Buses going to the Airport were surrounded by Algerian fans throwing stones, breaking glasses.

Egyptian Talk Show AL Kahira Al Youm (Cairo Today), reported that many Egyptians are in great danger and were seriously injured where some of them managed to hide in several places.

Phone calls were aired on the show, with many Egyptians panicking and seeking the help of security forces. Presenters including Amr Adib were losing their tempers angrily shouting on air the information.

Security forces are still trying to control the situation sending rescue to the fans in order for them to reach the airport.Other sources say that planes already started to take off.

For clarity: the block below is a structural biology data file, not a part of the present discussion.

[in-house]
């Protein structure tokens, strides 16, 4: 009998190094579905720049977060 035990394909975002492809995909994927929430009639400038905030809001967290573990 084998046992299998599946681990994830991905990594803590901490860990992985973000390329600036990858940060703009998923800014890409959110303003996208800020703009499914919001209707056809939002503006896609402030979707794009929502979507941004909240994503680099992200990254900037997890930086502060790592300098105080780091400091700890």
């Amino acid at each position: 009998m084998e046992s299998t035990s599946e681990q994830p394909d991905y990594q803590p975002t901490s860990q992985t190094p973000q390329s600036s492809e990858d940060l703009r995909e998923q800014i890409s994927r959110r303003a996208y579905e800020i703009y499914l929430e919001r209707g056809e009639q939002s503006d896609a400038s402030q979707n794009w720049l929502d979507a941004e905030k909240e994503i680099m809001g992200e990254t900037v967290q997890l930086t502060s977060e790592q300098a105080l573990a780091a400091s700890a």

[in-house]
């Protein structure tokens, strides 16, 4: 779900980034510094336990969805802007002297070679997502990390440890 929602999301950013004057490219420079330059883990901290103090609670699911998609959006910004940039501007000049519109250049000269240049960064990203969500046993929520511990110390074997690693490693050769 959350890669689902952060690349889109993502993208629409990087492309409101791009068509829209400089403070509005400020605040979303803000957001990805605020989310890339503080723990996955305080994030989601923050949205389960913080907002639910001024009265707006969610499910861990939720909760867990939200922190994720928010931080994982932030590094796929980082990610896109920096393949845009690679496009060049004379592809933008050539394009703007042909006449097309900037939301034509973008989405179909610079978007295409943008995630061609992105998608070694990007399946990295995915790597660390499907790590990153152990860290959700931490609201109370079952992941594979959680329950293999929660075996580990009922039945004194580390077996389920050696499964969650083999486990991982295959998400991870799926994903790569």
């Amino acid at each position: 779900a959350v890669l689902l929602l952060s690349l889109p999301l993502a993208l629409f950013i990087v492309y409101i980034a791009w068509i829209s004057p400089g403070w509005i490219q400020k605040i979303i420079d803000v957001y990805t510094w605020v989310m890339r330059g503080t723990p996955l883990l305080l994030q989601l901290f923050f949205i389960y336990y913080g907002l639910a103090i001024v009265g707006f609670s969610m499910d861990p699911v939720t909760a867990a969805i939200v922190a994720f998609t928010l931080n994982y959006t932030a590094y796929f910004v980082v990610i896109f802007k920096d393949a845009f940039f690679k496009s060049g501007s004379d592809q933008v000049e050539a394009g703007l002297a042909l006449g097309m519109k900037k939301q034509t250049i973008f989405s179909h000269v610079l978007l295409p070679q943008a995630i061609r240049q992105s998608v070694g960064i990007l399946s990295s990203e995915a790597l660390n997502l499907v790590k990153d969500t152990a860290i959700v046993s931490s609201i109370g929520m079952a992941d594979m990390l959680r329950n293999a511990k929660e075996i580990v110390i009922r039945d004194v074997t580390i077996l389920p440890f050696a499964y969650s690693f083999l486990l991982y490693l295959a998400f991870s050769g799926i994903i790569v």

Sources who phoned the show from London said Algerians have been attacking Egyptians in London with one attack reported near Edgware road in London.

Facebook Users Updates

Facebook's statuses updates and video postings about these attacks were constantly being updated. People are angry, outraged and disgusted:

Many are worried about their relatives or their friends trying to get back from Sudan. Some posts included emergency numbers for people stuck in Sudan.

Others were letting know people that planes are ready to take off from the stadium or have arrived from Khartoum in Cairo.

Other news sources?
Other than the Egyptian press, I still haven't seen any other news report from any other news agencies. Why is that? Not in the Agenda? Where are the correspondents?

It is not important enough that people are being attacked over a football game?

And the Egyptian team lost what would have happened if we had won!!